Generative AI is the hot topic on earnings calls and investor presentations and it's clear we're in a boom for technology. AI is becoming so pervasive that the topic is appearing in industries you wouldn't consider high tech.

Are these real use cases or generative AI washing? It's too early to tell. What is clear is that enterprises are actively checking out AI and implementing it to boost returns. Here's a tour of what a few companies are saying about AI.

Kroger: AI fuels digital engagement among customers

Kroger said that AI will play a role in digital engagement, personalization and summarizing customer data sets including surveys and customer service logs.

Rodney McMullen, CEO of Kroger, said on the company’s first quarter earnings conference call:

“By applying our data and AI-based personalization, we can better understand what truly matters to our customers and deliver more targeted and effective experiences.

As customers' digital engagement increases, we have new and more efficient channels to present the most relevant products and the right promotions at the right times, no matter where and how customers choose to shop with us.”

McMullen said Kroger will work to evaluate new use cases throughout its business. The supermarket chain plans to use search algorithms and generative AI to improve personalized recommendations and substitution accuracy.

He said:

"We are already piloting several large language models to summarize customer database sets. By applying AI to customer surveys and customer service logs, our team can analyze and categorize them in minutes versus days before. This allows the business to react to customer feedback more quickly and accurately, and then reflect these learnings in the customer experience."

McMullen said that Kroger is also looking to simplify work for associates by using AI to optimize store orders, reduce out of stocks and improve inventory management.

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Lennar: Homebuilding, marketing meets AI

Stuart Miller, Executive Chairman of Lennar, said the company has deployed an AI-driven digital marketing and dynamic pricing model to drive order volume and manage deliveries. Miller made the comments on Lennar’s fiscal second quarter earnings call.

The system, which Miller called the Lennar Machine, helped the company with backfill cancellations in its most recent quarter and boost deliveries. Lennar Machine also provides the homebuilder's production group with predictability.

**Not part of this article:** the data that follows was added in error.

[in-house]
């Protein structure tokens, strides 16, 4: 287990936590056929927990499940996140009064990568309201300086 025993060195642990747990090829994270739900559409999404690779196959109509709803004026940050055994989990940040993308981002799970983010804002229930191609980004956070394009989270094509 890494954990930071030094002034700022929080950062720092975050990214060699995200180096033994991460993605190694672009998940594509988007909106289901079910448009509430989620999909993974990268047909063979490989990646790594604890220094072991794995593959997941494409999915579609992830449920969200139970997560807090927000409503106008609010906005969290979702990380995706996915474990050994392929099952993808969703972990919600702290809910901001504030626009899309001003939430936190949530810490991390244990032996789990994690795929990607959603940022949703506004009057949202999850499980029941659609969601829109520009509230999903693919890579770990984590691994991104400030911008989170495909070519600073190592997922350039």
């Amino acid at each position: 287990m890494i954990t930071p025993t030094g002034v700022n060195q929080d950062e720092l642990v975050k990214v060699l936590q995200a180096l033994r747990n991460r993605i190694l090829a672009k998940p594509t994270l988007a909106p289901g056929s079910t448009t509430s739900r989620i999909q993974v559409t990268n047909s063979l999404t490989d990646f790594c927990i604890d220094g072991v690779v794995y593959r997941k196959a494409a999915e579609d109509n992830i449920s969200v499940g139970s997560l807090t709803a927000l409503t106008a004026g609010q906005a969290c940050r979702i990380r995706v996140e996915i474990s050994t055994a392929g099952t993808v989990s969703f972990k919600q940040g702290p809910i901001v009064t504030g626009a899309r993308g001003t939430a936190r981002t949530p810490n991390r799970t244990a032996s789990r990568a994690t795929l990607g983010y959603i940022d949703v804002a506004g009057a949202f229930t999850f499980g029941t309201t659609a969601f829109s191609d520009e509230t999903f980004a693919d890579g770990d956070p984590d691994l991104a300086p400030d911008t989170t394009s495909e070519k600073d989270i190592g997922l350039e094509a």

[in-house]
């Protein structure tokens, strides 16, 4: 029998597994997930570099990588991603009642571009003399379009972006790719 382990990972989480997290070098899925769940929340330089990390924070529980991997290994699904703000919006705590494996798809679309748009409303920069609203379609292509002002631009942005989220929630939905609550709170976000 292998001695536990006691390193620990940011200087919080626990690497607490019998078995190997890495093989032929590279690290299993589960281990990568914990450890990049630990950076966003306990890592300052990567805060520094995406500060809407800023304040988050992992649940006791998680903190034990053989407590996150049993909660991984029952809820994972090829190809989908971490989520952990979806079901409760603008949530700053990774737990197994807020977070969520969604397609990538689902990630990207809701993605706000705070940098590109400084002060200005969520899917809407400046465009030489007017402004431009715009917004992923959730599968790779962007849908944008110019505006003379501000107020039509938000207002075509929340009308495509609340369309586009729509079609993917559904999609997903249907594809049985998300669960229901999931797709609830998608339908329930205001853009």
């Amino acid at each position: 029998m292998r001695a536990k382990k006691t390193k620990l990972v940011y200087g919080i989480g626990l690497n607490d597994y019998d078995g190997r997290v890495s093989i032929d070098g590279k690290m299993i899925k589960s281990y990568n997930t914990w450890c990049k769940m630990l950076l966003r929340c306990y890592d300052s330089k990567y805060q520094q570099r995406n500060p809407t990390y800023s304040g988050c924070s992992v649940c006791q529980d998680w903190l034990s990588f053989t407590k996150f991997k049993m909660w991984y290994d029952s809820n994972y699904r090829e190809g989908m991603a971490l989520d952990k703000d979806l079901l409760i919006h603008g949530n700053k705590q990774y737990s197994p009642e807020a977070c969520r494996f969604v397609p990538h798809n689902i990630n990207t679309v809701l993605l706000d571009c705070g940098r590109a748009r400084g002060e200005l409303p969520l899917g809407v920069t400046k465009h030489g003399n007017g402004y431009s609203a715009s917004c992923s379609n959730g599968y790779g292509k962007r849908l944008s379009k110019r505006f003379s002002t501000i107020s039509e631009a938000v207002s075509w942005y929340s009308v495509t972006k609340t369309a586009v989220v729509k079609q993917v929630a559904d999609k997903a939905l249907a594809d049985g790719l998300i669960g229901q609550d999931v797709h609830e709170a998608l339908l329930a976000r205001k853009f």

Miller said if you look at Lennar Machine, "I think you'll get a better sense of our strategy, and you just might start to imagine where the often talked about AI might find its way into the sometimes-stodgy home building industry and improve productivity." Miller added that Lennar is looking to use AI to enable the company to focus on selling homes in inventory. Lennar is aiming to sell finished homes before they are complete. Miller said:

"Clearing the homes that are complete and closable rather than selling homes that are many quarters in the future is exactly what drives cash flow and we're focused on this part of our business every day."

Miller said Lennar Machine is part of a data-driven approach to homebuilding and the company has made progress. On the other hand, Miller noted that Lennar doesn't "want to get out over our skis."

Nevertheless, Lennar said that the home building process is data driven and can leverage generative AI.

"(Homebuilding is) a very integrated set of systems that is dependent on feedback loops. And any time that you find a process that becomes data-driven and the data improves to the point that it's actually relevant, at some point, there are large learning models that can be helpful in enhancing productivity."

Campbell Soup Co.: A spicy AI tale

Campbell Soup scored a product win when it launched Chunky Ghost Pepper Chicken Noodle and generated social media buzz.

That soup was reportedly AI driven. According to NJBiz, Chunky Ghost Pepper Chicken Noodle was created with the help of Campbell Soup's Insight Engine. The Insight Engine analyzes more than 300 billion data points annually to find trends in social media, restaurants and menus.

With Insight Engine, Campbell Soup has been able to speed up its product development cycle and feed the product pipeline with innovation. The Insight Engine initiative started years ago but is now paying dividends.